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Wednesday, March 17, 2021

New federal data privacy standard proposed

In the United States today there is no comprehensive federal law governing consumer data privacy. Some members of Congress want to change that. Last week, Rep. Suzan Delbene, D-Wash., introduced legislation to create a federal consumer data privacy standard, which would supersede the current patchwork of state data privacy laws and give the Federal Trade Commission rulemaking and enforcement powers.

Thirty-four other Democrats in the House signed on as co-sponsors of the bill. No similar legislation has yet to be introduced in the Senate.

The Information Transparency and Personal Data Control Act, introduced in the House on March 10, 2021, aims to establish protections for all types of personal information businesses collect on consumers, including financial, health, genetic, biometric, geolocation, sexual orientation, citizen and immigration status, Social Security Numbers, and religious beliefs. It also establishes protections for children under the age of 13.

"Data privacy is a 21st century issue of civil rights, civil liberties and human rights, and the U.S. has no policy to protect our most sensitive personal information from abuse," Rep. Delbene said in a statement. "With states understandably advancing their own legislation in the absence of federal policy, Congress needs to prioritize creating a strong national standard to protect all Americans."

Absent federal oversight of data privacy, several states have enacted their own comprehensive data privacy laws in recent years, several of which mirror closely the General Data Protection Regulation established by the European Union in 2018.

The California Consumer Privacy Act, which took effect in 2020, imposes a comprehensive set of data privacy protections that companies doing business with or targeting California residents must adhere to. Violators face stiff civil penalties and potential damage awards to consumers whose personal records are breached and misused. A similar bill was signed into law this year in Virginia, and others are on the legislative dockets in several states.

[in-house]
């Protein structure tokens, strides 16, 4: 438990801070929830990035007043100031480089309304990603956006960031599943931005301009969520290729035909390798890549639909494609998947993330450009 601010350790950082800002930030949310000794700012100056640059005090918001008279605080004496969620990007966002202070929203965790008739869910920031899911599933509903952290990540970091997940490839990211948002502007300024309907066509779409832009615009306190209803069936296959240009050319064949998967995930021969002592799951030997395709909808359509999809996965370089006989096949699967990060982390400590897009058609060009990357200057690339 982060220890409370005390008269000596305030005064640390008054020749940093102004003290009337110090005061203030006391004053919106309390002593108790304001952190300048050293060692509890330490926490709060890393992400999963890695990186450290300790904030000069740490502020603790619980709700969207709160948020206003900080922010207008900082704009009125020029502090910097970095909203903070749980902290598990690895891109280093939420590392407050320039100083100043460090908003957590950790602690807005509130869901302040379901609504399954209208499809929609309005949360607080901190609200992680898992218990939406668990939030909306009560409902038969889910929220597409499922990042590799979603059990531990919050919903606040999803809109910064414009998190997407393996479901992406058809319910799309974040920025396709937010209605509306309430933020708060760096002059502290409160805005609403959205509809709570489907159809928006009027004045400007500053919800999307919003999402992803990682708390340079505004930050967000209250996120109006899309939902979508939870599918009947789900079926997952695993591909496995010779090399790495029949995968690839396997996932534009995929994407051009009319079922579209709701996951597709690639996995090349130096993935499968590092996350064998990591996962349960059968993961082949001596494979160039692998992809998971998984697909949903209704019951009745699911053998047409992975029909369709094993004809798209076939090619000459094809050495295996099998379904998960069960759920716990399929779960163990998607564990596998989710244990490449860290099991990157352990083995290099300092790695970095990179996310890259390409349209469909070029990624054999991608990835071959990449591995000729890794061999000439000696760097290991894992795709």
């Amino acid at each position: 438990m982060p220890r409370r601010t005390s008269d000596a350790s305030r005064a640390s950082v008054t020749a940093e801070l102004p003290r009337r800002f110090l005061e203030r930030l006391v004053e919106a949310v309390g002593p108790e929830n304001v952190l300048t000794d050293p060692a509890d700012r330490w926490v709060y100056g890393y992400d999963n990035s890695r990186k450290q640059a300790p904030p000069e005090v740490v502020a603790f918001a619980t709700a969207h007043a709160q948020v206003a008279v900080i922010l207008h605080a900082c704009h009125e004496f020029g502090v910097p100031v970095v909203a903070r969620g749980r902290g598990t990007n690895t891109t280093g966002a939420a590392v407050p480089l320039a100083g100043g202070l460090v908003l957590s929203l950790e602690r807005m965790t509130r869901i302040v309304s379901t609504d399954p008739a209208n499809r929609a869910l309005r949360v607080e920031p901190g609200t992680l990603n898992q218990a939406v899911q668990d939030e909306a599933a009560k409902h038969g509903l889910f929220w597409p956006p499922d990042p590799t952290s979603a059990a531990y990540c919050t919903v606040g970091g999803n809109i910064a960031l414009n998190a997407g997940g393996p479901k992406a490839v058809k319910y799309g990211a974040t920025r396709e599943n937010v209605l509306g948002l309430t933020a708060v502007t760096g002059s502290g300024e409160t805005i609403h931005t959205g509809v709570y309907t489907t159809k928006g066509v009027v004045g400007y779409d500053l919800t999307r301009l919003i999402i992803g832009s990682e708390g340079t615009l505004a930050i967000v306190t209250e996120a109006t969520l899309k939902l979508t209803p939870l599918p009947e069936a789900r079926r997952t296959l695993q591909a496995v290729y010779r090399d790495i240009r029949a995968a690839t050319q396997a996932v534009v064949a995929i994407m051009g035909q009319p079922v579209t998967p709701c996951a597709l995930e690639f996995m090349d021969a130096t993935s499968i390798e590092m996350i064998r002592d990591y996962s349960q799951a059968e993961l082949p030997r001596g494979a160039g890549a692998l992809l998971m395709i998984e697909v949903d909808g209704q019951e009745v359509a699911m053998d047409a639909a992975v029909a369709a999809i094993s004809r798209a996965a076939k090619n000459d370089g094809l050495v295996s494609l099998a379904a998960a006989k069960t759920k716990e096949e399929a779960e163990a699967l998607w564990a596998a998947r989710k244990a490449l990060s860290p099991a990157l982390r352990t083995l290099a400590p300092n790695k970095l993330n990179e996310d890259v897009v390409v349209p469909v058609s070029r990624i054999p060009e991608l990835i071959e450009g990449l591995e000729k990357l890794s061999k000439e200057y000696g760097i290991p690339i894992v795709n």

Some particulars

Here are some key provisions of the Information Transparency and Personal Data Control Act:

  • Privacy policies provided by companies to their customers must be written in "plain English."
  • Companies would be required to disclose if and with whom a consumer's private information might be shared and why.
  • Consumers would have to opt in before a company could share their private information with others.
  • Companies would have to undergo privacy audits by a neutral third party every two years.
  • State laws that conflict with the proposed new federal statute would be preempted.
  • The FTC would be given rulemaking authority and enforcement powers over companies that fail to comply with the proposed new federal law. State attorneys general would be given authority to pursue violations when the FTC chooses not to take action against violators.

Tech and businesses backing, but is it enough?

The proposed legislation already has gained support from several business and technology groups. "The principles embodied by this legislation are critical to ensuring enactment of a balanced federal privacy law that benefits consumers and businesses alike," said David French, senior vice president at the National Retail Federation.

"This bill shows that it is possible to draft a data protection law that protects consumers without imposing unnecessary costs on businesses," said David Castro, vice president at the Information Technology and Innovation Foundation. "We encourage Congress to use this as a roadmap for how it should move forward in the digital economy to provide certainty to consumers and businesses alike."

Tom Quaadman, executive vice president of the U.S. Chamber of Commerce Technology Engagement Center, offered a similar assessment. He characterized the legislation as "an important first step in bringing consumers, the private sector and policymakers together to protect sensitive information from bad actors."

But Ross Federgreen, president of CSR Privacy Solutions, said he wasn't impressed by the legislation. "It doesn't go far enough," he said. Many of the state laws this bill would supersede offer stronger consumer data privacy protections, and lawmakers from those states aren't likely to vote for a federal statute that overrides those laws, he suggested. And he noted that no Republicans have signed on as co-sponsors of the bill.

Federgreen said the proposed legislation also contains "carve outs" that would exempt large companies from many of the more onerous provisions. "I think the bill is dead in the water," Federgreen said of the legislation. end of article

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